Cartoons were often used during the Second World War not just as propaganda but as a morale booster for war-weary Americans. As such, many of our favorite cartoon characters are veterans of the United States military. Here are seven iconic cartoon characters that answered the call and “served” in the US Army.
1. Private Pluto
In April 1943, Disney released the short propaganda film, Private Pluto. In this cartoon, Pluto is showcased as a soldier, serving as an Army private working to keep Army equipment safe. This short film marks the first appearance of the chipmunk characters, Chip and Dale, who pester Pluto.
Pluto first tries to follow marching orders but couldn’t quite get the flow of it. Then, Chip and Dale decide to use Army howitzers to crack open acorns, which of course, starts a feud between the characters.
Pluto also appeared as a sailor in the United States Navy in 1942 comic. In this comic, Pluto defeats Nazi saboteurs on a Navy cruiser.
2. Bugs Bunny and Japanese Imperial Forces
In the 1944 cartoon, Bugs Bunny Nips the Nips, Bugs Bunny finds himself on an island in the Pacific controlled by the Japanese Imperial Forces. Luckily for Bugs Bunny, he is able to defeat the Japanese Army and escape the island by hopping on a plane that looks similar to a Mitsubishi A6M Zero, and eventually locating other American forces on a battleship in the Atlantic. (Presumably this American battleship is the USS Iowa).
This film is now considered extremely controversial because of its racial serotyping. In fact, it has been banned from public viewing since the end of the Second World War due to its anti-Japanese sentiment.
3. Popeye the Sailor in the Navy
Because Popeye is a sailor, it is only natural that he would have “served” in the US Army in some capacity during the Second World War. Initially, Popeye the Sailor served as a US Coastguard until 1941 when his clothing changed to the white Navy uniform complete with a white sailor’s cap. Popeye would remain in Navy uniform until 1978, when he was put back into his original clothes, perhaps signifying that Popeye had retired from the Navy.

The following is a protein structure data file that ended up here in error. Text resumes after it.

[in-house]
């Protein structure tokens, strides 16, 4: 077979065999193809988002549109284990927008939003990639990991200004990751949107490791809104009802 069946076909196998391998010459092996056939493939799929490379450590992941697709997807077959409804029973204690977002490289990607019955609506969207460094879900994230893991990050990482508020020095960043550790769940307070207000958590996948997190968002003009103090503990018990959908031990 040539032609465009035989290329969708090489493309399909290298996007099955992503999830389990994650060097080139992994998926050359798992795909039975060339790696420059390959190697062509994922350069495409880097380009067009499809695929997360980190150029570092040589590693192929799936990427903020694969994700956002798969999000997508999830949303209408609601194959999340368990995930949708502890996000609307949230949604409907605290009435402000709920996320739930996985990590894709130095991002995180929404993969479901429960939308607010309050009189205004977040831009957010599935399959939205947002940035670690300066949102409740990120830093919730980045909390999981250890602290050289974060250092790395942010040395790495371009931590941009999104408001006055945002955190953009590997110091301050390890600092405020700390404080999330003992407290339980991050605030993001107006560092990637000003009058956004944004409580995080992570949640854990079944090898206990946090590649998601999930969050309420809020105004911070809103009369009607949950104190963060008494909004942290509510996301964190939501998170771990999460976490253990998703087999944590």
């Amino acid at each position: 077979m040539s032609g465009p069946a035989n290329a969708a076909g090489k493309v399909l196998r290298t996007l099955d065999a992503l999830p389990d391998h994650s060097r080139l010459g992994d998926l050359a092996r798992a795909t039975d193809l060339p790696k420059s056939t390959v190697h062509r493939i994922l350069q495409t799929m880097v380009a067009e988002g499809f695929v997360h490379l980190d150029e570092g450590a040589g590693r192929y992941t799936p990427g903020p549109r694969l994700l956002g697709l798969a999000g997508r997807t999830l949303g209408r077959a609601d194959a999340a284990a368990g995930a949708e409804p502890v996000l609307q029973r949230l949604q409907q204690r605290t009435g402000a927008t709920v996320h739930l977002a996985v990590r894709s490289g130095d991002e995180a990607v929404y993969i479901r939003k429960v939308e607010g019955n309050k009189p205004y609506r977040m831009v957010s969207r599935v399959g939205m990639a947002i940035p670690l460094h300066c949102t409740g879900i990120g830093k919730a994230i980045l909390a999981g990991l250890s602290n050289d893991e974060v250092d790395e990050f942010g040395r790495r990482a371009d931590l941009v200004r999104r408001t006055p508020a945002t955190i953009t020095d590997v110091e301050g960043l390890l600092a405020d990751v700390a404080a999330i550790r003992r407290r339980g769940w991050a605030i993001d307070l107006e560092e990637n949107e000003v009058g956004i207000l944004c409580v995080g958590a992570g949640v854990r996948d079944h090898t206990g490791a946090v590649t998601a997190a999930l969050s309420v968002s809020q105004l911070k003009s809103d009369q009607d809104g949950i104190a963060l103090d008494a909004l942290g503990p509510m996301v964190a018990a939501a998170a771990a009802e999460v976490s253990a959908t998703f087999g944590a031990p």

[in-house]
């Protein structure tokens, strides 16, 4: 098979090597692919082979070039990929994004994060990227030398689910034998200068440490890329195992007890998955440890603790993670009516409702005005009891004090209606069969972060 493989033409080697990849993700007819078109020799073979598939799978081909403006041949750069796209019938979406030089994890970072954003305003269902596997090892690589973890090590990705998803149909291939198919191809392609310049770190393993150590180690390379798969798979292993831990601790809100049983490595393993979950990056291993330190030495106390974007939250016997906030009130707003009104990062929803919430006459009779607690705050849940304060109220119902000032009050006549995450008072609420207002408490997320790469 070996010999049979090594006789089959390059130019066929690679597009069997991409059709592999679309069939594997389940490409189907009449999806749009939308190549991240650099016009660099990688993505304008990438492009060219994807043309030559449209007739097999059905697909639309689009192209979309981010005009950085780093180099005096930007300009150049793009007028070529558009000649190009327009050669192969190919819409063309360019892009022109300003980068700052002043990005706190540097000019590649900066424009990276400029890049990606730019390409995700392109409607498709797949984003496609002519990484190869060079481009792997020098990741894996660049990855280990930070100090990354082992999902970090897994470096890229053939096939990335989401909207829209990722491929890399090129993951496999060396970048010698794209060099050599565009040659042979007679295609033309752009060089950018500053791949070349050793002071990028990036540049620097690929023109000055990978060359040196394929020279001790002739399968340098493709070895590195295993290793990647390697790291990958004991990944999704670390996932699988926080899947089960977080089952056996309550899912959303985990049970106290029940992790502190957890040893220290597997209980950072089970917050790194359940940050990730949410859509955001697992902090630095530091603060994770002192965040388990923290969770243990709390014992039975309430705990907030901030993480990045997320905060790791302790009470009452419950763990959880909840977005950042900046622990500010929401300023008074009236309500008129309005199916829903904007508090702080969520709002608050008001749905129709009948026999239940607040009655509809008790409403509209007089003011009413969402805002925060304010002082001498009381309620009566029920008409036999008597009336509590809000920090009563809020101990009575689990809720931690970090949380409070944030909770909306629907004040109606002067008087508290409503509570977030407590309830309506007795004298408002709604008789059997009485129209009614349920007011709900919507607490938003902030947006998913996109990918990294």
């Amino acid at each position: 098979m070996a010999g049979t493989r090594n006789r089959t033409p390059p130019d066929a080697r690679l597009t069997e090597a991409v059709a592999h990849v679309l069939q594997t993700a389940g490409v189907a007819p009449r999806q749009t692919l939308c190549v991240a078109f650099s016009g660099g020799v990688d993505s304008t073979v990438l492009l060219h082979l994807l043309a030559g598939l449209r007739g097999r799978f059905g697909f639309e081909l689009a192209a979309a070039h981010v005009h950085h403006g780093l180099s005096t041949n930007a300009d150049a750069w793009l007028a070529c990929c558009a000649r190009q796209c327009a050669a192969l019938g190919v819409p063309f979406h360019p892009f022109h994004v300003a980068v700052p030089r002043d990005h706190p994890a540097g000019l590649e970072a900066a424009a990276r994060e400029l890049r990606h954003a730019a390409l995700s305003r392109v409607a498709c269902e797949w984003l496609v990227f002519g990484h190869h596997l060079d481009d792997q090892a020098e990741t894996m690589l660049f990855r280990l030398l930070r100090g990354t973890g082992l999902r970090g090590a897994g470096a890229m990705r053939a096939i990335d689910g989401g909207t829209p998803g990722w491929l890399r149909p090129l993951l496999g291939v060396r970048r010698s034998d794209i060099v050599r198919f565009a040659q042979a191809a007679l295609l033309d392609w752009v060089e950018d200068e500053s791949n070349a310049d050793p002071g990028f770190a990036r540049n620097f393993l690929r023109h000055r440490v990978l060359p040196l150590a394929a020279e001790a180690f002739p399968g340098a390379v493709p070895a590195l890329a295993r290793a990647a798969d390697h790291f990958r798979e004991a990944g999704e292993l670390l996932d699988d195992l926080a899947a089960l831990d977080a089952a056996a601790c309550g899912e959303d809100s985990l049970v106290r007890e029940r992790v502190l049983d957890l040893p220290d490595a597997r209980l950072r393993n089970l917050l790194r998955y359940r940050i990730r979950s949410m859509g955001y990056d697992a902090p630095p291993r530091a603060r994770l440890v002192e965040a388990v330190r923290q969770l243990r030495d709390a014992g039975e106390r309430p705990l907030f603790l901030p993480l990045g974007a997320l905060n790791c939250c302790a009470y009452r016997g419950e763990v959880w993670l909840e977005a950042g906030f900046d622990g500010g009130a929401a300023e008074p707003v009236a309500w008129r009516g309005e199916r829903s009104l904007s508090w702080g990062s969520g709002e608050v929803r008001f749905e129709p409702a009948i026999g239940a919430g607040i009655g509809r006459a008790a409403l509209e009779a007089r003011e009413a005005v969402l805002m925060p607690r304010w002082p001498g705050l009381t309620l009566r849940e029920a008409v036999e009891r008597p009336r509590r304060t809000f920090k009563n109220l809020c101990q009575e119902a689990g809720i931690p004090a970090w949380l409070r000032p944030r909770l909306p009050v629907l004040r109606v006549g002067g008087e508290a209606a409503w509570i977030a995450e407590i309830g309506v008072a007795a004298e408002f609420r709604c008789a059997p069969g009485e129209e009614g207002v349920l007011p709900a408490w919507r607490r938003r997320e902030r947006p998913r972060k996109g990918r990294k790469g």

During the Second World War, Popeye cartoons and short films were regularly used to boost American morale. As a sailor, Popeye served as a boatswain’s mate, helped the Army with its tank program, and processed incoming draftees.
4. Donald Duck held multiple positions in the Military
Donald Duck was another lovable Walt Disney character-turned-patriot during the Second World War. Walt Disney Studios made several short cartoons that depict Donald Duck as a civilian soldier. When he enlisted into the army, Donald Duck had high hopes of being a pilot, but ultimately became a paratrooper.
During the Second World War, Donald Duck was able to prove himself as a capable soldier. After Drill Seargent Pete put Donald Duck through tough training, Donald was given a command mission in the Pacific theater, in which he came through with flying colors.
In 1987, Donald Duck reenlisted in the United States Military, but this time with the Navy, but there is not many details on his time in the Navy.
5. Daffy Duck slipped behind enemy lines
Bugs Bunny wasn’t the only member of the Looney Tunes gang to enlist in the army. Daffy Duck was dropped behind enemy lines to disrupt activity, destroyed Nazi infrastructure, and even assassinate enemy leaders.
One of the most famous short films starring Daffy Duck is the 1943 film, Daffy the Commando. In this film, Daffy is dropped behind enemy lines in Nazi Germany, where he escapes capture by a (fictional) German commander.
6. Porky Pig pushed war bonds
Despite Porky Pig being known for his shy and bashful mannerisms, he was the ultimate salesman for war bonds during the Second World War. After the Attacks on Pearl Harbour, a 1942 War Time Cartoon known as Any Bonds Today featured Looney Tune characters Porky Pig, Bugs Bunny, and Elmer Fudd encouraged viewers to buy war bonds through a one minute song.
In another short cartoon, Porky Pig appears as a draftee who attempts to rally the American public to support wartime production of tanks and planes, while also promoting the draft.
Superman was already a household name by the time the United States entered the Second World War in 1941. Despite literally being Superman, he was never “technically” in the Army, but made sure to help out when he was needed.
In a 1942 comic titled “The Failure,” we learn why Clark Kent was denied from the Army. Despite being in perfect health, Clarke Kent can’t become a soldier because according to the recruiter and physician, he is as “blind as a bat.” It is then that Kent realized he accidentally had used his X-ray vision to look at the eye-chart in the next room over.
Despite not being in the army, Superman continues to help out when needed. Superman would do small jobs for the US Army, including helping deliver mail and take over kitchen duty, although he was involved in bigger missions as well, including steering bombs to targets. Perhaps the fact that Clarke Kent was involved in smaller missions was to show Americans that there was no need for Superman because the average American soldier could bring down the enemy.